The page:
"The sheer number of stories piling up does put a strain on our budget," Jeffrey Schneider, senior vice president at ABC News, told TheWrap. "But we work for a large company that provides us with incredible resources."
This confluence of global tragedies could not come at a worse time. The major broadcast news divisions have gutted as much as 25 percent of their staff in the past few years and shuttered most of their foreign bureaus.
Networks that slashed their budgets to the bone are paying the price for their earlier thrift: They’ve had to spend millions to play catchup in Libya, Egypt and Japan, and still their ratings are lagging compared to CNN, the network with the most resources on the ground.
Moreover, cuts to staff have deprived the networks of the kind of correspondents who might be able to make sense of the shifting political situation in the Middle East and elsewhere.
“The loss is not in the ability to cover the event itself. The loss is in the amount of expertise and background knowledge that reporters covering the event have,” Richard Wald, a former executive at ABC and NBC News and a journalism professor at Columbia University, told TheWrap.
That loss of foreign affairs gravitas can also be felt in terms of audience. Thanks in part to its international coverage, CNN has been pulling in strong ratings: On Friday, March 11, the day the monster quake devastated Japan, CNN averaged 2.273 million viewers. That was its biggest audience since Jan. 20, 2009, the day President Obama was inaugurated.
Still that ratings bump might not off-set all the expenditures.
While CNN, Fox and the other major news organizations declined to offer specific figures, several current and former staffers told TheWrap that based on the costs of covering previous disasters, many broadcasters may find themselves with few resources down the stretch.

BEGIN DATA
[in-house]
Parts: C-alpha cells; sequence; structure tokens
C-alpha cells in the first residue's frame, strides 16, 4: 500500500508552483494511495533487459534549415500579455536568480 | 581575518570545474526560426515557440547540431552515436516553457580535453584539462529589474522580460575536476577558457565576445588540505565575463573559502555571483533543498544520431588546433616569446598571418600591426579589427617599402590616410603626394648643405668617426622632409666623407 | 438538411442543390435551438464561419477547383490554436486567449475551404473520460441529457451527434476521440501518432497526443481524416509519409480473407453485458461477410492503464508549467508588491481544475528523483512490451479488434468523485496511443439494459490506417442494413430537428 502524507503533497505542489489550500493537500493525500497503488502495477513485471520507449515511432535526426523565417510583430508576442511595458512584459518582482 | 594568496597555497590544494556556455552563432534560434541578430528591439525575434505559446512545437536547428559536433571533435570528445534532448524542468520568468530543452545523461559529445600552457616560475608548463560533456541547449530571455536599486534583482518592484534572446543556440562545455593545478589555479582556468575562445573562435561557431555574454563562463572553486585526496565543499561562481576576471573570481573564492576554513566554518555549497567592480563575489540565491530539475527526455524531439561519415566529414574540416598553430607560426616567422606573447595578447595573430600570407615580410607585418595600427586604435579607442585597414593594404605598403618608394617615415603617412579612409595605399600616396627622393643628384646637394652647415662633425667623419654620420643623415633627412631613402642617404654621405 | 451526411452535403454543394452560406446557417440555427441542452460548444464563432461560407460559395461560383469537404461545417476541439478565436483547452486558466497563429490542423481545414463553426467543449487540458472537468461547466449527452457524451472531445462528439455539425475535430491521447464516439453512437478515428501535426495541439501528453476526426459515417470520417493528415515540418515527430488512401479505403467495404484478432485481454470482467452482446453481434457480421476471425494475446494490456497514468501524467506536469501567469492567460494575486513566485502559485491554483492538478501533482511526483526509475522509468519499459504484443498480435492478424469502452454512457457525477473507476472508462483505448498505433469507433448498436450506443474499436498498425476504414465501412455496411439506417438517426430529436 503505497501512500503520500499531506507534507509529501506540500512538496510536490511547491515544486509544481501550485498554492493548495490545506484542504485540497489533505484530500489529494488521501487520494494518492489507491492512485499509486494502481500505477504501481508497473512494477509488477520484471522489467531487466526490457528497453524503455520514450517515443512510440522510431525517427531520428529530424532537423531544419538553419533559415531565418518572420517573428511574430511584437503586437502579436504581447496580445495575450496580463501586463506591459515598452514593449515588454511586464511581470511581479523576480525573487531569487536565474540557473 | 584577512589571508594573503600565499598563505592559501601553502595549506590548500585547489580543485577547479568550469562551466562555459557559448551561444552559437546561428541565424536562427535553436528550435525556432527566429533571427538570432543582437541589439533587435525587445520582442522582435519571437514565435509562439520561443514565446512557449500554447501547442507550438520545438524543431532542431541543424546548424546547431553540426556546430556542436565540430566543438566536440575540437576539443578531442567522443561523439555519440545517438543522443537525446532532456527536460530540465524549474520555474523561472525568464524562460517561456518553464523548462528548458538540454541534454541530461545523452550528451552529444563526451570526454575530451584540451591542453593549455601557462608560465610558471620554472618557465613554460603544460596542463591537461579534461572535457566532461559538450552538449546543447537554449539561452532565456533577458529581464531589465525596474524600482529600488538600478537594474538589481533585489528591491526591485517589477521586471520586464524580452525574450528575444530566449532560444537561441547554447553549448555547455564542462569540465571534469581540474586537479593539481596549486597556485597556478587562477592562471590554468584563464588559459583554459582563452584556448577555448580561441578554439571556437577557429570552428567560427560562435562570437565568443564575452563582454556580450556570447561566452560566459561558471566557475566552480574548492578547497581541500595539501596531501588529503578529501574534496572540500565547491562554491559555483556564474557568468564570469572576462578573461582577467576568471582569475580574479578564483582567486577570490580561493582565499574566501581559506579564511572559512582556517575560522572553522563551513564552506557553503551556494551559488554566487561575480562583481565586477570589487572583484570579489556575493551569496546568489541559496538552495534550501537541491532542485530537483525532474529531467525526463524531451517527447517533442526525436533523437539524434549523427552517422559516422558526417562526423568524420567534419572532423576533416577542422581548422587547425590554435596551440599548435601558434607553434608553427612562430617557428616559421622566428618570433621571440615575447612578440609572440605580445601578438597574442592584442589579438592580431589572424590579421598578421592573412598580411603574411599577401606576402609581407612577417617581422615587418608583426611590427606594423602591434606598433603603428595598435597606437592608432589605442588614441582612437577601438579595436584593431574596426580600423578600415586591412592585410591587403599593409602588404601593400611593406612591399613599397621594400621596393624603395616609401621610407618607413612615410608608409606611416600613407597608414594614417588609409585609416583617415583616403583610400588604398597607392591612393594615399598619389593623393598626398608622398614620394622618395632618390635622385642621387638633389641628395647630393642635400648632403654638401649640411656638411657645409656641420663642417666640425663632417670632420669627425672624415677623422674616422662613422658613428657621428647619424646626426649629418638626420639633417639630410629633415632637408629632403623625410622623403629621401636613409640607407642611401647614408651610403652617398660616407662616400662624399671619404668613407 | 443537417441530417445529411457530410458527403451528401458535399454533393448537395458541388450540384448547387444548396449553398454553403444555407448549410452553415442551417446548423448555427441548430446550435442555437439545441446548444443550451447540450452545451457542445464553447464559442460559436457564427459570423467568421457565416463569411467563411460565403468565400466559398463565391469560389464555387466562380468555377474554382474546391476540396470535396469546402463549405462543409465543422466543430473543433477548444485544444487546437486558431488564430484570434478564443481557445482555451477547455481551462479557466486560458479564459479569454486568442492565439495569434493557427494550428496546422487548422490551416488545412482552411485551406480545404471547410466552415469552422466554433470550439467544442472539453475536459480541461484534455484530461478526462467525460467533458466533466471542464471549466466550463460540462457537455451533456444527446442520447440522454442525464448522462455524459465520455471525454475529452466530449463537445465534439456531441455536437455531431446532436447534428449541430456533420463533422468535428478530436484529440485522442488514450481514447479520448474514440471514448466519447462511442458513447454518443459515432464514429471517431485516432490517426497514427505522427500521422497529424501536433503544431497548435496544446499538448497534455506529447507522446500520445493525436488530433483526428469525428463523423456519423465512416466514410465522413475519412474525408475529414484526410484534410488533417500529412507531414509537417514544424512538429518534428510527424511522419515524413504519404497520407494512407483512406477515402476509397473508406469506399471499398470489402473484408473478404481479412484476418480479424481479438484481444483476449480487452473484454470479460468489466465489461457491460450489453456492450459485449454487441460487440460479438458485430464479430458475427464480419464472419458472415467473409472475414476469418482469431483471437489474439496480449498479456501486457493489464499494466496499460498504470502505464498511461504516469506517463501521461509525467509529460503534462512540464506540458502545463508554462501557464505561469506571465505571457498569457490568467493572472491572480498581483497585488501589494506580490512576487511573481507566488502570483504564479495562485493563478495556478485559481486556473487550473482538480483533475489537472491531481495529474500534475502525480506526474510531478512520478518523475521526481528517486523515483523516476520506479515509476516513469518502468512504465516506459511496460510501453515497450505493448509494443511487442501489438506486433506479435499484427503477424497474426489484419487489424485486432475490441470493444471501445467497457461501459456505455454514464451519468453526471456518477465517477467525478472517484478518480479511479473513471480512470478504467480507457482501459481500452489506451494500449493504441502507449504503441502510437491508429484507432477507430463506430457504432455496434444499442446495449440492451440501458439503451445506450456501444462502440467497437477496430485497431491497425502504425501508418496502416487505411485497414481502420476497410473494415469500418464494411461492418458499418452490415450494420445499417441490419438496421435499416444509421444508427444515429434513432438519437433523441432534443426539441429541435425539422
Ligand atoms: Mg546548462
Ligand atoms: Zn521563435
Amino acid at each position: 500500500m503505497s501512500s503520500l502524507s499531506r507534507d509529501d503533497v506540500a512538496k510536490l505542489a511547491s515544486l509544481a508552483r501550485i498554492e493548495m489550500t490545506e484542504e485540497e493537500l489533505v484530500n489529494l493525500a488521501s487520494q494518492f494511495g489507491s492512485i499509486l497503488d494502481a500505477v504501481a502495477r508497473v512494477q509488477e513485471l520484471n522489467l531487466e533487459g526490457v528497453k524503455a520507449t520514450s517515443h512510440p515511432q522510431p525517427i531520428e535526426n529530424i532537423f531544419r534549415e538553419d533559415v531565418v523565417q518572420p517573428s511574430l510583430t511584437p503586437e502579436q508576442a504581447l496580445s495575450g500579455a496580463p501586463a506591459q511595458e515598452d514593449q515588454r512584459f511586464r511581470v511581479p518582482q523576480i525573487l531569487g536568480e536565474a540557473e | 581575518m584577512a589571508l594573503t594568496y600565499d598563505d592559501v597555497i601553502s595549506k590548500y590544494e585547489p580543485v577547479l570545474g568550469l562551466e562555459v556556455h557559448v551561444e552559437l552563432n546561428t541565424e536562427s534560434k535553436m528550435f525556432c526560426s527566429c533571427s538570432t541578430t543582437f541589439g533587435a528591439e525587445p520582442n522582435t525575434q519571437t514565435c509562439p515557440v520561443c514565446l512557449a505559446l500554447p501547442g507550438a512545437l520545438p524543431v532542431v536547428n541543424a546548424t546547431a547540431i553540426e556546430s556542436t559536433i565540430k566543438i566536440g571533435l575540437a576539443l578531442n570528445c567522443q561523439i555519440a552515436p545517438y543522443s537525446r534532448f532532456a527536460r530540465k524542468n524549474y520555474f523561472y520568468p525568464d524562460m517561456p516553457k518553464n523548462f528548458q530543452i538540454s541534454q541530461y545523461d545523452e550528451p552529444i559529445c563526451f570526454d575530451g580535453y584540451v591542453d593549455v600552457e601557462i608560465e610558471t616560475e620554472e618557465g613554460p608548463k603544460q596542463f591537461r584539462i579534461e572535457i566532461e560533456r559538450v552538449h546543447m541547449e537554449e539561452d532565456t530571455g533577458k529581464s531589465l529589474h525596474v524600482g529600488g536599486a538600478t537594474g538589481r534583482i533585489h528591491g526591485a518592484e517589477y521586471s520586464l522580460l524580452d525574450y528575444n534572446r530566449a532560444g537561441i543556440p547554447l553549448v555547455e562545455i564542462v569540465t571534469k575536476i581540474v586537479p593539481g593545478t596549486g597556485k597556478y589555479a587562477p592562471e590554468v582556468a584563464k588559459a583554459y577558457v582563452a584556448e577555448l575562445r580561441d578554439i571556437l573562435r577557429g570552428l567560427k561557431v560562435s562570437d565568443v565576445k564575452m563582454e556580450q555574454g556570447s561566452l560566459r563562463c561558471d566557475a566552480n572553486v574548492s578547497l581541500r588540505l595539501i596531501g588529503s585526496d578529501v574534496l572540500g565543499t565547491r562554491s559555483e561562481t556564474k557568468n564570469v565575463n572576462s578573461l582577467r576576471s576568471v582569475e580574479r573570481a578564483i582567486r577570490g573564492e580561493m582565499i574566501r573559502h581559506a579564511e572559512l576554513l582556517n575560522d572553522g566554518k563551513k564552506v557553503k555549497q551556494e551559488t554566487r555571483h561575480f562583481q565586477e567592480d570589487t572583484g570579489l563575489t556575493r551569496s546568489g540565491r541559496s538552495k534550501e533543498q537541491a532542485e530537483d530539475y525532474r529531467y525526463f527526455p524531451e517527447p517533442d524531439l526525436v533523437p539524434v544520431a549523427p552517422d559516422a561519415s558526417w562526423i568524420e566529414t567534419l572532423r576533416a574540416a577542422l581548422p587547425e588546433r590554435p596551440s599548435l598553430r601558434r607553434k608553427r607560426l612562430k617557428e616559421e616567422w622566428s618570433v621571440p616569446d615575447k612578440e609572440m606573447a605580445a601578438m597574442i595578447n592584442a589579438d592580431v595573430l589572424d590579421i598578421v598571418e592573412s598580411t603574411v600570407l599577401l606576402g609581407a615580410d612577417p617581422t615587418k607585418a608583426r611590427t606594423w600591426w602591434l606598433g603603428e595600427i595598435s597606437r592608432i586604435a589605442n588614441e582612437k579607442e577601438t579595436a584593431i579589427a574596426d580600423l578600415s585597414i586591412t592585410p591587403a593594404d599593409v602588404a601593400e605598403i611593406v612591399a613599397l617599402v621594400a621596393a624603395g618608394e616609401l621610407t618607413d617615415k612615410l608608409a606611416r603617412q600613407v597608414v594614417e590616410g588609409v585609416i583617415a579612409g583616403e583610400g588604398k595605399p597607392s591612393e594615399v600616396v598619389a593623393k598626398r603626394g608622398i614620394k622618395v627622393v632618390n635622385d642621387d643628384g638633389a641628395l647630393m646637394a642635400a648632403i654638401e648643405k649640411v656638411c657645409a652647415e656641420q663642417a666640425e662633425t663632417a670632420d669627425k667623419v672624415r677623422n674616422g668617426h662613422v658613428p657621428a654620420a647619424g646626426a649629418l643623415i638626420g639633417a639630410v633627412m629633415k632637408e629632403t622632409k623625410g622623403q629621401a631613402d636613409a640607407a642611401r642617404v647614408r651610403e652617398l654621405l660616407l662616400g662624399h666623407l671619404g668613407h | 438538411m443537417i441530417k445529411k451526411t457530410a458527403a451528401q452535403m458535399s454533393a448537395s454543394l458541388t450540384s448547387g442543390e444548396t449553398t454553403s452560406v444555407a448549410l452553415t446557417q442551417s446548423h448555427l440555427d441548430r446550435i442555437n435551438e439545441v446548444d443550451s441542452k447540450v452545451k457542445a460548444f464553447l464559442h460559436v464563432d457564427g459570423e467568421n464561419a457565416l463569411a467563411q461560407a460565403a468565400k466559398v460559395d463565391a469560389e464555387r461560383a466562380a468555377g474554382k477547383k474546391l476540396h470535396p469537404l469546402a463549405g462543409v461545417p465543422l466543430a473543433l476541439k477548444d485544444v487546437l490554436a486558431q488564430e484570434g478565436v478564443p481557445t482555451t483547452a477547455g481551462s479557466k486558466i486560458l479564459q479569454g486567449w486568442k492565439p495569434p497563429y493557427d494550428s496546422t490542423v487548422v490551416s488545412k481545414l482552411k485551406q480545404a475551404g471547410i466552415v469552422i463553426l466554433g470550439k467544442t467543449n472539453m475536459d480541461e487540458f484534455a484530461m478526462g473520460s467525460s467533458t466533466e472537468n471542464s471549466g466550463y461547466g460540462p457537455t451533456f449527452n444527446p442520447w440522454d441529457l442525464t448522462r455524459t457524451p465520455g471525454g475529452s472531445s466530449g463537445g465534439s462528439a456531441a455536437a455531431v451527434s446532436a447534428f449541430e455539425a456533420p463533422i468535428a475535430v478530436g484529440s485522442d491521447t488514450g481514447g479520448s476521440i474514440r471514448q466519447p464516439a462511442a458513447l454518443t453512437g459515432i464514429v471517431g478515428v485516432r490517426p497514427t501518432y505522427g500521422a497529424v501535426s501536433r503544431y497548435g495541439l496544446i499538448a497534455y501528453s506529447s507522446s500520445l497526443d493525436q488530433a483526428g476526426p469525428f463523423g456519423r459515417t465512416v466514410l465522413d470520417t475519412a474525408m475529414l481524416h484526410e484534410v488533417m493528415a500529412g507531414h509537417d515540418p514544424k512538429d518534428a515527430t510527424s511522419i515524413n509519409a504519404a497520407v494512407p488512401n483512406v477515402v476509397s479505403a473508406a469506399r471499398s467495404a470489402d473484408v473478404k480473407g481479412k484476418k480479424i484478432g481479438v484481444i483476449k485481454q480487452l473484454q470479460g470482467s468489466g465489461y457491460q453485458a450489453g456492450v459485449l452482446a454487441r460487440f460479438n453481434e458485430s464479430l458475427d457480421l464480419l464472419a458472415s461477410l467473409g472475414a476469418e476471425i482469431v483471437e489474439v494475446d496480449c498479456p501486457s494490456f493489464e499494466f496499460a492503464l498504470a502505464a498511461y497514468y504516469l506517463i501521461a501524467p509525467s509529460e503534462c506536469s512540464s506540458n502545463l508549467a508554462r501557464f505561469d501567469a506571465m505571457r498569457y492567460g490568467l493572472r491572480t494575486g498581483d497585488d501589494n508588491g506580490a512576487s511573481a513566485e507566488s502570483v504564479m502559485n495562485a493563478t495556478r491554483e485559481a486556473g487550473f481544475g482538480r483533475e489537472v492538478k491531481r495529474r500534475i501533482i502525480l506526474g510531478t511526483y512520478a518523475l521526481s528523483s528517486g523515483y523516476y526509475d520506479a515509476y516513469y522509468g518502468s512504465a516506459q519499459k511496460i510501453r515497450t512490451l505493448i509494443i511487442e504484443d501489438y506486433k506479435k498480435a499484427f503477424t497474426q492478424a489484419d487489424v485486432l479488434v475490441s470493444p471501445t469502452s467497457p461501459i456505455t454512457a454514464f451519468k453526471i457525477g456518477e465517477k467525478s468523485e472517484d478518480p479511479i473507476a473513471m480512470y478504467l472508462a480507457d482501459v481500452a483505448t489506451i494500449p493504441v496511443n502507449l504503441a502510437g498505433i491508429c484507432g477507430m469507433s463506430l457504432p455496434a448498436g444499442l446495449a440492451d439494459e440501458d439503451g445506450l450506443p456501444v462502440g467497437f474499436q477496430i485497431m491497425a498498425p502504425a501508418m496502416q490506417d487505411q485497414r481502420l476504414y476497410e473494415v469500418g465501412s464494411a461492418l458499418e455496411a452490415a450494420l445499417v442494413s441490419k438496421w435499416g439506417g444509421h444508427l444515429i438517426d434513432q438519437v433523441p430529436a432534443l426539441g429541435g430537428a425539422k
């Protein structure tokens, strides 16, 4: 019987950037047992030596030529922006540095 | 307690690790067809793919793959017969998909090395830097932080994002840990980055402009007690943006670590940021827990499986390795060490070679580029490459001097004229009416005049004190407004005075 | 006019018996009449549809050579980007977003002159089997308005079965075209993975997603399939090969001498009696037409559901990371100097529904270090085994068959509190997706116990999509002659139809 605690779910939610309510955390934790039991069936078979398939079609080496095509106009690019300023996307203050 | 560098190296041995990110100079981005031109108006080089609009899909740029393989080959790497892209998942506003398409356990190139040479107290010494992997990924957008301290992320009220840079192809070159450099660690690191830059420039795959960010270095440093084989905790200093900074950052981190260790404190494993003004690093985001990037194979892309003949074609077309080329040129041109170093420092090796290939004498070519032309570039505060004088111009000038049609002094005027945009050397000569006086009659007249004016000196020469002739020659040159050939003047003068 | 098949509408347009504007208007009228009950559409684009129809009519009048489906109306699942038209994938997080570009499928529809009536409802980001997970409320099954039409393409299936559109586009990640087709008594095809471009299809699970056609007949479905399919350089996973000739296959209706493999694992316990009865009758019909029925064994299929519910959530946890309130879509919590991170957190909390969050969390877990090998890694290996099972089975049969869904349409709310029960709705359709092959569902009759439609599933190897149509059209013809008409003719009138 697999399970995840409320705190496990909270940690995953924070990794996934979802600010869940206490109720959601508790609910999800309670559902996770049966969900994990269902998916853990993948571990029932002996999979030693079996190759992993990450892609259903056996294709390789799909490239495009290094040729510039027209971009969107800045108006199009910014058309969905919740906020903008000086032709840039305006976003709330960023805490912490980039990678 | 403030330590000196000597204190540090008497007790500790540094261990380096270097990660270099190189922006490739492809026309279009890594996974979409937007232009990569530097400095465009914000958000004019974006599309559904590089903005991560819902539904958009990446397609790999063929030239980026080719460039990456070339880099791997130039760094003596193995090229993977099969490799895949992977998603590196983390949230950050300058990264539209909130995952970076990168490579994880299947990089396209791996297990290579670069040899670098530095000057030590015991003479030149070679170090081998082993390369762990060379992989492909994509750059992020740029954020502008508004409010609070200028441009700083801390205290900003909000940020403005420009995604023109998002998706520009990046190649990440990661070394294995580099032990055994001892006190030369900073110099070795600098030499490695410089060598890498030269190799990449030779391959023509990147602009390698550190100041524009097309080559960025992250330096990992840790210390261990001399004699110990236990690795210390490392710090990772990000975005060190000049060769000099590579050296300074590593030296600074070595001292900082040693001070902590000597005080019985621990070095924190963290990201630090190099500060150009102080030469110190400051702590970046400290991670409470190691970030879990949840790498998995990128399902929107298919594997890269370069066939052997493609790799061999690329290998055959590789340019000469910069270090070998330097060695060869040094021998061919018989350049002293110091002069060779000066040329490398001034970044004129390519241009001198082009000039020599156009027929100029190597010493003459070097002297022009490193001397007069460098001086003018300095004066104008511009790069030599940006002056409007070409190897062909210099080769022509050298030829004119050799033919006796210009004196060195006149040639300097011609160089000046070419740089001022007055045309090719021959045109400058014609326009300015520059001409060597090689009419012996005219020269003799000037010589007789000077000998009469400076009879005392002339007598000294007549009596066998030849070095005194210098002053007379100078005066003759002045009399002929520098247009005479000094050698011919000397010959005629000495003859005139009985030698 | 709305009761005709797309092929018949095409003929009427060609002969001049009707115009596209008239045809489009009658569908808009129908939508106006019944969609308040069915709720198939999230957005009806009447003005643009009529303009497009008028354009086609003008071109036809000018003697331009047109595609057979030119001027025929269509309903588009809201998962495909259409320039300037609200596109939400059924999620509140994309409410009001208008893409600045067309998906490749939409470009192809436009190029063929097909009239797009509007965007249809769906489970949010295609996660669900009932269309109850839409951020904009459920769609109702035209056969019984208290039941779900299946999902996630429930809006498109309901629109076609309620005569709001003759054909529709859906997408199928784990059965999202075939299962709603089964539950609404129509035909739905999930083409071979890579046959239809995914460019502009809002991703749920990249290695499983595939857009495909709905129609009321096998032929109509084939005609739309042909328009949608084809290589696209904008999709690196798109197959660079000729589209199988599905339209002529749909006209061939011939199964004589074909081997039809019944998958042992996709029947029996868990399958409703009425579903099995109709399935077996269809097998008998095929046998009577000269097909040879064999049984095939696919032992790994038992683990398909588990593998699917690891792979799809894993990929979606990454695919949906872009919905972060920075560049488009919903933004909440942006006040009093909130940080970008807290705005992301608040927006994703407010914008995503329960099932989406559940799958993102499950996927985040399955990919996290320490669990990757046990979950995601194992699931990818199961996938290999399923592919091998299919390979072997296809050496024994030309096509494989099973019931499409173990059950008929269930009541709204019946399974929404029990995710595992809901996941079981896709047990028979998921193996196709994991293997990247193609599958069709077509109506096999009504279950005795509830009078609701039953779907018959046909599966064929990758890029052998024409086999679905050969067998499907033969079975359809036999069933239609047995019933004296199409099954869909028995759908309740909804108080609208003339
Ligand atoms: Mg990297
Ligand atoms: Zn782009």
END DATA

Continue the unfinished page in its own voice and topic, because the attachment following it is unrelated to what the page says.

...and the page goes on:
Satellite transmissions cost more than $1,000 an hour, one former TV executive said, and chartered flights for correspondents can range anywhere from $25,000 to $50,000, depending on the destination.
Add to that the security costs related to keeping correspondents safe in war zones like Libya or uprisings in Cairo -- where dozens of journalists were attacked or detained -- and the price tag for covering each world event soars.
The nuclear meltdown in Japan poses its own unique and expensive challenges.
“We bought 10 radiation monitors -- those cost $1,500 a pop. Protective masks that cost a few hundred. Potassium iodine pills. And we hired a radiation expert on the first day and flew him to Tokyo,” Verdi said.
One thing working in the news networks' favor: technological advances mean they can get by with smaller crews.
It's possible to get the story with a pair of satellite phones or even an iPad, particularly now that broadcasters have given up longstanding prejudices about the graininess of web video.
"Ten years ago, in order to cover an event live, it would have required an amount of technology that is difficult to ship, expensive to buy, and requires a lot of manpower. Ten years later all of the equipment is suitcase-size and easily operable by people who are not MIT engineers," Wald said.
Sadly, the price tag for all this coverage hasn't shrunk along with the technology.